The European Union (EU) is considering imposing sanctions on New Zealand over the country's tax laws, Newshub has reported.
The news comes amid New Zealand's failure to comply with new standards dictating the best practice for tax laws.
Tax laws and how they are applied to tax havens around the world have come under increased scrutiny on the back of the recent Panama Papers leak, meaning that any country deemed to have lax laws is likely to be investigated by authorities.
It comes ahead of the EU's plans to create a blacklist of global tax havens, with authorities confirming last week that New Zealand, which is the union's third-largest trading partner, is set to be investigated.
The news cannot be taken lightly be the country's government, which benefits from around £10 billion worth of exports to the EU every year, with the hardline approach largely being driven by the European Commissioner for Economic and Financial Affairs Pierre Moscovici, who insists there will be no exceptions to the rules.
According to Newshub, he said: "Let's call a spade a spade. Non-cooperative jurisdictions are tax havens. We have to list them through a common EU blacklist and to be ready hit them with appropriate sanctions if they refuse to change.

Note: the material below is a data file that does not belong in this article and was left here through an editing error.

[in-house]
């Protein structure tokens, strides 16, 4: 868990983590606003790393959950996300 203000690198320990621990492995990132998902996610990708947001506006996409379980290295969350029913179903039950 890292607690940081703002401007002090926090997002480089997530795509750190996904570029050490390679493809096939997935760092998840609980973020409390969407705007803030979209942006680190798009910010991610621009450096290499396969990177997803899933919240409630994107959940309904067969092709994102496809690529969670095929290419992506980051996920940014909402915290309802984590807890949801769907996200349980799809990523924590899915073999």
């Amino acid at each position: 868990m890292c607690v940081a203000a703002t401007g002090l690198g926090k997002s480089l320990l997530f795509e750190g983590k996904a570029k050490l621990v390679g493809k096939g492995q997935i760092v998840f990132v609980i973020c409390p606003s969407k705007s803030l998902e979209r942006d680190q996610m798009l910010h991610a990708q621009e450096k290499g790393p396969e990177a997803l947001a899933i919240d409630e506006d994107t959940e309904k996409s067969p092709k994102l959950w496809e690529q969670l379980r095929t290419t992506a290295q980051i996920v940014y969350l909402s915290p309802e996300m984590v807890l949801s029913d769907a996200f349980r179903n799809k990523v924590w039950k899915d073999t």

"When a country is on that sort of list, it already knows that the eyes are on it or her and that media are there, that investigations start and the first motivation of the country is to get out of it," he says.
The New Zealand government will be made all the more concerned by the fact that not getting its house in order could lead to a potential free trade deal with the EU risk being shelved.
However, the country's revenue minister Michael Woodhouse has moved to play down any fears, adding that although the government was aware of the investigation it was confident there would not be any negative consequences.
He said: "The Government is confident that any objective inquiry will come to the same conclusion that the OECD and the Global Forum on Transparency and Exchange of Information for Tax Purposes did when they reviewed New Zealand's tax settings and found us to be fully compliant with OECD standards."
While insisting that the country was capable of meeting international standards, he said the country would always be open to ideas on how it could make further improvements.
"That's why the Government has agreed to act on all of the recommendations from the Shewan Inquiry to ensure our disclosure rules are fit for purpose," he added.
Mr Woodhouse said the government had already been working with the OECD in order to develop a response to base erosion and profit shifting (BEPS) tax strategies.